It took me about 4½ hours to get through it and I liked a lot about it. Especially the way it looked. Just like Deadfall Adventures, the level environments and the graphics were definitely the high note of this game. A few levels were even so pretty it made me forget myself for a minute or two upon arrival. Puzzles were for the most part okay, but sometimes involved some traipsing – and there was no sprint button. It also had a smell like being a borderline mod for an FPS. It had a very basic title screen and there were glitches.

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But even so, I still had a good time completing it. The idea of using the balls was cute and made for relaxed puzzles, apart from a few overdone exceptions that I will mention in the spoilers. If I went back in time knowing what I know now, I would definitely play it again.

Grow Up

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Developer: Ubisoft Reflections | Released: 2016 | Genre: Adventure, Platform

The sequel to Grow Home was much more of what made the first one so charming.

It was clear that although it was expanded in almost all directions, it was still built upon the same code base. Same climbing, same growing star plants, same graphical style, same rag doll animations. But where the first one took place on a small island and you grew one star plant into space, the sequel took place on a spherical planet with lots of floating islands around it, and four star plants could be grown.

However, growing star plants was not the objective this time around. M.O.M., the spaceship computer, had its parts spread all over the planet after a meteor storm, and I now had to find the crash sites. To help me a new assistant, P.O.D., could be used to view the planet from above, and it moved M.O.M. parts to a small moon using a magnet that I had to align like a seasoned oil worker.

P.O.D. looked like a satellite and sometimes also came with tutorial tips and observations.

Screenshot

Crystals could still be found for upgrading abilities, but these abilities were now initialized by finding “tubs” with expanding red parts. It made B.U.D. more of an Inspector Gadget this time around. The dandelion was now permanent and didn’t lose petals. Rocket jumping could be improved with crystals to actually lift me upwards, and the glider could be expanded with a jet boost.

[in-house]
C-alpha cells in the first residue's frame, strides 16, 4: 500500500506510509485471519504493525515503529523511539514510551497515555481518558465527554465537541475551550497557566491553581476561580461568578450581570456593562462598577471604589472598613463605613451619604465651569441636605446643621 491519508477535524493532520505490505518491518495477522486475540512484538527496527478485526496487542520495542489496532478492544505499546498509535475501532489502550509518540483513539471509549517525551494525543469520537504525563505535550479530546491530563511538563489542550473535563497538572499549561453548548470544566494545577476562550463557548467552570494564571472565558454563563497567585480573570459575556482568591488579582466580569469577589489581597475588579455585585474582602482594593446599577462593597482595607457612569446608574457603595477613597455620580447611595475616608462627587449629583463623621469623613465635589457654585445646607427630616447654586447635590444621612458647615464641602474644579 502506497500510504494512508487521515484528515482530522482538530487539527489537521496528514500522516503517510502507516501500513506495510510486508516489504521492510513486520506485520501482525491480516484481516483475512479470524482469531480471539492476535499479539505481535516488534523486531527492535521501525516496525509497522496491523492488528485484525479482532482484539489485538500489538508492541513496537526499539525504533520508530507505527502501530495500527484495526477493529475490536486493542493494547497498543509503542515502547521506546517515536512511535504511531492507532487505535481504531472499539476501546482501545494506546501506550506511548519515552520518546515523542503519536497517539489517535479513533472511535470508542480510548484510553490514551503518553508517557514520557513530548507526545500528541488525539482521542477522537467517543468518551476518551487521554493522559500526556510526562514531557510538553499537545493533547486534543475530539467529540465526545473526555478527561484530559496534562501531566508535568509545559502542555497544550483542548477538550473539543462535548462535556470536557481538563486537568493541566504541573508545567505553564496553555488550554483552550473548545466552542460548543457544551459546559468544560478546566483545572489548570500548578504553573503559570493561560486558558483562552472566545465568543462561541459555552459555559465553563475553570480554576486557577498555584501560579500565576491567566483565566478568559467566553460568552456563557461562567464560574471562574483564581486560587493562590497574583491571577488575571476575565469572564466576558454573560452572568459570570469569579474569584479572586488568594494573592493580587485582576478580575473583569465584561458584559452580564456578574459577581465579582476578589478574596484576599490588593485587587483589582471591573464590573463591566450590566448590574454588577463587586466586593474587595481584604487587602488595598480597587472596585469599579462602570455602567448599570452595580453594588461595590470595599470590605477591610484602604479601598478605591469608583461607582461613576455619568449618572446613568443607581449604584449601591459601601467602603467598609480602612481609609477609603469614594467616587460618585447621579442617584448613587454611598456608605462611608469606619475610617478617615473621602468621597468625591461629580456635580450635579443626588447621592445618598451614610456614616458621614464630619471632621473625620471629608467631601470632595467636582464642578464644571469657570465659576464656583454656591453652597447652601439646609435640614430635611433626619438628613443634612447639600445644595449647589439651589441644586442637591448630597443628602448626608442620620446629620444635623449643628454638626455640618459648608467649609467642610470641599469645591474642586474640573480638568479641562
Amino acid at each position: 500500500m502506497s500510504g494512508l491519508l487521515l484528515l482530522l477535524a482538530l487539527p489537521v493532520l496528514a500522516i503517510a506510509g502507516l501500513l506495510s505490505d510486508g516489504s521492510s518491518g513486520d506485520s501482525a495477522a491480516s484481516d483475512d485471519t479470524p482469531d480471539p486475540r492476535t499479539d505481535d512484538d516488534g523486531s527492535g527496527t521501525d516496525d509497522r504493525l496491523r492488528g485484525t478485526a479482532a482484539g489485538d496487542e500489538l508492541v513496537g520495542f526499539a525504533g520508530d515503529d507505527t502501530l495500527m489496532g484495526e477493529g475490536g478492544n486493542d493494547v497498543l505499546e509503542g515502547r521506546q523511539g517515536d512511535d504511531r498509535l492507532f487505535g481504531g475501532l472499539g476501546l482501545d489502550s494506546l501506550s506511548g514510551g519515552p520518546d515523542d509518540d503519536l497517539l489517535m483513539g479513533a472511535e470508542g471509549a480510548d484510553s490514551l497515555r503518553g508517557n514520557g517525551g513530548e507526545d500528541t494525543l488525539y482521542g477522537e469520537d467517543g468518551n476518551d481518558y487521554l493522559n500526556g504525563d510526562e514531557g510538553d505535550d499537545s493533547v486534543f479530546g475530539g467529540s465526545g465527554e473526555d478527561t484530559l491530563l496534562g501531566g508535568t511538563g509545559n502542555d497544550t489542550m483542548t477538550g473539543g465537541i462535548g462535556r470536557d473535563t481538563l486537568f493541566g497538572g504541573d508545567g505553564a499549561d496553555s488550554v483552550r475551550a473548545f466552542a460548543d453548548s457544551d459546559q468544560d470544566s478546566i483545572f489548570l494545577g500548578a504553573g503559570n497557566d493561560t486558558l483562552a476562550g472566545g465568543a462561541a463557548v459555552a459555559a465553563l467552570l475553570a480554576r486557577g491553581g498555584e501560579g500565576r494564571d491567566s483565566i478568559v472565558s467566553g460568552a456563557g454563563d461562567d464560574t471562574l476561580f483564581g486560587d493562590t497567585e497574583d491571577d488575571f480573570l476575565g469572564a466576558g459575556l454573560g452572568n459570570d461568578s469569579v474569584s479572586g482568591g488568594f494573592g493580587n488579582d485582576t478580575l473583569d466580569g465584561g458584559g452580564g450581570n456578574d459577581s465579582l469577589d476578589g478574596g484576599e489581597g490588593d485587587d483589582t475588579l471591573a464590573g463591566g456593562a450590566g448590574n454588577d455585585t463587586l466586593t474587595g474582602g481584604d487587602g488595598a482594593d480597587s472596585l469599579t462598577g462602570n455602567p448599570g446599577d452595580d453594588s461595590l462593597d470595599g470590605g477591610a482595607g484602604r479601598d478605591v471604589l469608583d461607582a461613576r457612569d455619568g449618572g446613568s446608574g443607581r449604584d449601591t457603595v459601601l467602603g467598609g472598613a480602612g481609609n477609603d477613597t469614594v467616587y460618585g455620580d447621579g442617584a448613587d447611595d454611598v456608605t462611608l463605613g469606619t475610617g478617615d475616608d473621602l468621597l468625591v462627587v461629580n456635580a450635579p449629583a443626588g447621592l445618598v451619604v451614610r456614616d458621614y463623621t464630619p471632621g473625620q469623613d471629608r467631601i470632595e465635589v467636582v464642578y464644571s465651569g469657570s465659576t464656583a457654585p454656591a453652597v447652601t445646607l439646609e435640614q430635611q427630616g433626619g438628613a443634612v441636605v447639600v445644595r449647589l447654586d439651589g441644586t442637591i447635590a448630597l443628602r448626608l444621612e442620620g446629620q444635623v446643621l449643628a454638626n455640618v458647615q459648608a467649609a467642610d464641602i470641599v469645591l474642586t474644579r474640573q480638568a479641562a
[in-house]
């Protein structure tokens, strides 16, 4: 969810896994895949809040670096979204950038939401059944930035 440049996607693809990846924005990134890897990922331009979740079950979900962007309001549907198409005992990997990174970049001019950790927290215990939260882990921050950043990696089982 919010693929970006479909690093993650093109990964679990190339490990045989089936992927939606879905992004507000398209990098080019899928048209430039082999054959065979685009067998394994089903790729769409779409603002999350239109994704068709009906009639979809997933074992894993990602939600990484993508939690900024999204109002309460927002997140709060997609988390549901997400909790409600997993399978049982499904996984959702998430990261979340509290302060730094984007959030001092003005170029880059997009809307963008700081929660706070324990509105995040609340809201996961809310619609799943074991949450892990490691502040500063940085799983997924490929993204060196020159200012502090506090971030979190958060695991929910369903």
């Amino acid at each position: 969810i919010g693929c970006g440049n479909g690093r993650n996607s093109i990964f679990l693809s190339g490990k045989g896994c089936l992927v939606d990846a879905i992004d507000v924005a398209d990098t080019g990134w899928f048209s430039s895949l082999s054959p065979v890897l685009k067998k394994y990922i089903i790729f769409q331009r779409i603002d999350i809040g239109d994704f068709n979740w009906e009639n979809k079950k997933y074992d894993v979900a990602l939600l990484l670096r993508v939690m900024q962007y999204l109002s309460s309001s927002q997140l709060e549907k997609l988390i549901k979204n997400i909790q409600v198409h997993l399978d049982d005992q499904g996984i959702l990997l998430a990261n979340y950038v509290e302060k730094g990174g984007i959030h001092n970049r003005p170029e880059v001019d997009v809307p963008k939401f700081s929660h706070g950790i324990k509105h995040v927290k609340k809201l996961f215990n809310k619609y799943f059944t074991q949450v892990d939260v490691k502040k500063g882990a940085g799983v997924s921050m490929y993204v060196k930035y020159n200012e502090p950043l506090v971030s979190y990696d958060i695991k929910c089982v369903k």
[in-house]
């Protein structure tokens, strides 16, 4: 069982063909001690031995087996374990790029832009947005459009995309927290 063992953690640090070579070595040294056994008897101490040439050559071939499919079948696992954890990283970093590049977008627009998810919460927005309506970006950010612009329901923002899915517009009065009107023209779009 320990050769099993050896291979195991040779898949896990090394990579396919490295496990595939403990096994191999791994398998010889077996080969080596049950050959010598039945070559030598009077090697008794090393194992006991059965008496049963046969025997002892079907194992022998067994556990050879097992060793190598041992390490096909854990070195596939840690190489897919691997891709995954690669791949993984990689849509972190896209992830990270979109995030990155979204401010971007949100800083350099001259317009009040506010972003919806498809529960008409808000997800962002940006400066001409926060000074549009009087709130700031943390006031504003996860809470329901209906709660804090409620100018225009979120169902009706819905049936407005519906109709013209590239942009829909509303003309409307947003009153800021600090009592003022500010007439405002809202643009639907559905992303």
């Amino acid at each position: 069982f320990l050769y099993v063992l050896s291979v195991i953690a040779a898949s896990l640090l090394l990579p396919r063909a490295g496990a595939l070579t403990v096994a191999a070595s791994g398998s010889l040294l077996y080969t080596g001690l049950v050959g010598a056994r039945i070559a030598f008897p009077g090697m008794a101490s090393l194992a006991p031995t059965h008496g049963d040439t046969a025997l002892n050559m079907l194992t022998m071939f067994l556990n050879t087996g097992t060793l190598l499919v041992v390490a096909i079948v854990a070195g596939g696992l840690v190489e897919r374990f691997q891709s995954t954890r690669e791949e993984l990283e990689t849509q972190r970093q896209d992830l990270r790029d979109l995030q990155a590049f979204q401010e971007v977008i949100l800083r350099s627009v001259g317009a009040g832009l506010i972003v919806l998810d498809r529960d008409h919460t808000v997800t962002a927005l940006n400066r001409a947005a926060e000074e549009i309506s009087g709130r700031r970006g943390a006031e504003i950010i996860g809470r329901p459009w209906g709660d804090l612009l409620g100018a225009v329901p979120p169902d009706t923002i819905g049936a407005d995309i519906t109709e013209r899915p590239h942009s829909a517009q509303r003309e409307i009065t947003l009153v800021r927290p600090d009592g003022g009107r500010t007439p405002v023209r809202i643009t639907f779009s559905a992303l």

I could also become a rolling ball but I didn’t use that one much.

You could argue that these improvements made the game too easy, but honestly it was essential now that so much more landmass had to be explored. Without the ability to glide and rocket boost around without the help of growing star plants, it would have gotten stale fast. So it was all good with me.

Grow Home

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Developer: Ubisoft Reflections | Released: 2015 | Genre: Adventure, Platform

It took me just a couple of minutes past 4 hours to complete it, and I loved it.

Such a charming climbing game, with the low polygon style making for great vistas with almost all of the grown stems and floating islands in view. The goal in itself was simple – find red flowers on the massive star plant and grow them towards energetic islands. Connecting to all of these special islands would grow the mother plant itself. Reach 2000 meters and its main flower opens, grab a star seed from it and win.

Implementing this required a lot of climbing with left and right mouse buttons, which reminded me a lot of the old arcade game Crazy Climber to begin with. The robot in control, B.U.D., was essentially a rag doll and it made for deliberately weird climbing at times. Keep on rollin’, baby.

Screenshot

A side goal was to find crystals growing on islands and in caves. This wasn’t just for collecting as it also increased my powers; jumping, a zoom-out camera, and a limited rocket boost. B.U.D. made cute winning sounds whenever I managed to grab a crystal. Another side goal was to drag plants, fruits and animals into one of the checkpoints for analysis. This gave more text to read about them in a data bank.

Cute, but not all that important. Crystals and growing was the main concern.

Helping with the climbing, I could also grab a dandelion and use it for floating as a parachute. The flower slowly lost its petals while floating, so it was a limited ride. Later a leaf could also be used for gliding, but I preferred the dandelion. Jump off an island, float back towards its side, then grab hold and climb.